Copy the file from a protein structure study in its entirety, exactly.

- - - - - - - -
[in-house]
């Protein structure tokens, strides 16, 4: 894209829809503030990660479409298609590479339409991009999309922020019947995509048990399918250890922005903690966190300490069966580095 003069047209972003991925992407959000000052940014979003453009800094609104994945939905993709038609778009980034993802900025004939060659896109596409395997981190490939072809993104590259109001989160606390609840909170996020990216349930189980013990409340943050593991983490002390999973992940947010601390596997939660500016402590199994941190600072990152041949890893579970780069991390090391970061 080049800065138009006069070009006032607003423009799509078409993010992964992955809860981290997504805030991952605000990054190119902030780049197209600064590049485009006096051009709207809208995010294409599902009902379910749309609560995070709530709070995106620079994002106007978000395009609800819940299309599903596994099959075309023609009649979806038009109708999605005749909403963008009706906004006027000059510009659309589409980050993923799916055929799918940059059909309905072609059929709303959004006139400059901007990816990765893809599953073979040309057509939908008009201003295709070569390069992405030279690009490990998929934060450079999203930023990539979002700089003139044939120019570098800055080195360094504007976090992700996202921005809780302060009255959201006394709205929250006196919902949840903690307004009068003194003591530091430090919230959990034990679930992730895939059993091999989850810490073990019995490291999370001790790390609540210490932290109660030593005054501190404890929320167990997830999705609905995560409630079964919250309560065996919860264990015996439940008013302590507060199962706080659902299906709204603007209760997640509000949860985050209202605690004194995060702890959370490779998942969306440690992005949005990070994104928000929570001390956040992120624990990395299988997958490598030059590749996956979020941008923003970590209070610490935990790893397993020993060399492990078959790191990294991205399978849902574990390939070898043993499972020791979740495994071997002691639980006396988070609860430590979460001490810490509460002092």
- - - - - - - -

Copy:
[in-house]
């Protein structure tokens, strides 16, 4: 894209829809503030990660479409298609590479339409991009999309922020019947995509048990399918250890922005903690966190300490069966580095 003069047209972003991925992407959000000052940014979003453009800094609104994945939905993709038609778009980034993802900025004939060659896109596409395997981190490939072809993104590259109001989160606390609840909170996020990216349930189980013990409340943050593991983490002390999973992940947010601390596997939660500016402590199994941190600072990152041949890893579970780069991390090391970061 080049800065138009006069070009006032607003423009799509078409993010992964992955809860981290997504805030991952605000990054190119902030780049197209600064590049485009006096051009709207809208995010294409599902009902379910749309609560995070709530709070995106620079994002106007978000395009609800819940299309599903596994099959075309023609009649979806038009109708999605005749909403963008009706906004006027000059510009659309589409980050993923799916055929799918940059059909309905072609059929709303959004006139400059901007990816990765893809599953073979040309057509939908008009201003295709070569390069992405030279690009490990998929934060450079999203930023990539979002700089003139044939120019570098800055080195360094504007976090992700996202921005809780302060009255959201006394709205929250006196919902949840903690307004009068003194003591530091430090919230959990034990679930992730895939059993091999989850810490073990019995490291999370001790790390609540210490932290109660030593005054501190404890929320167990997830999705609905995560409630079964919250309560065996919860264990015996439940008013302590507060199962706080659902299906709204603007209760997640509000949860985050209202605690004194995060702890959370490779998942969306440690992005949005990070994104928000929570001390956040992120624990990395299988997958490598030059590749996956979020941008923003970590209070610490935990790893397993020993060399492990078959790191990294991205399978849902574990390939070898043993499972020791979740495994071997002691639980006396988070609860430590979460001490810490509460002092």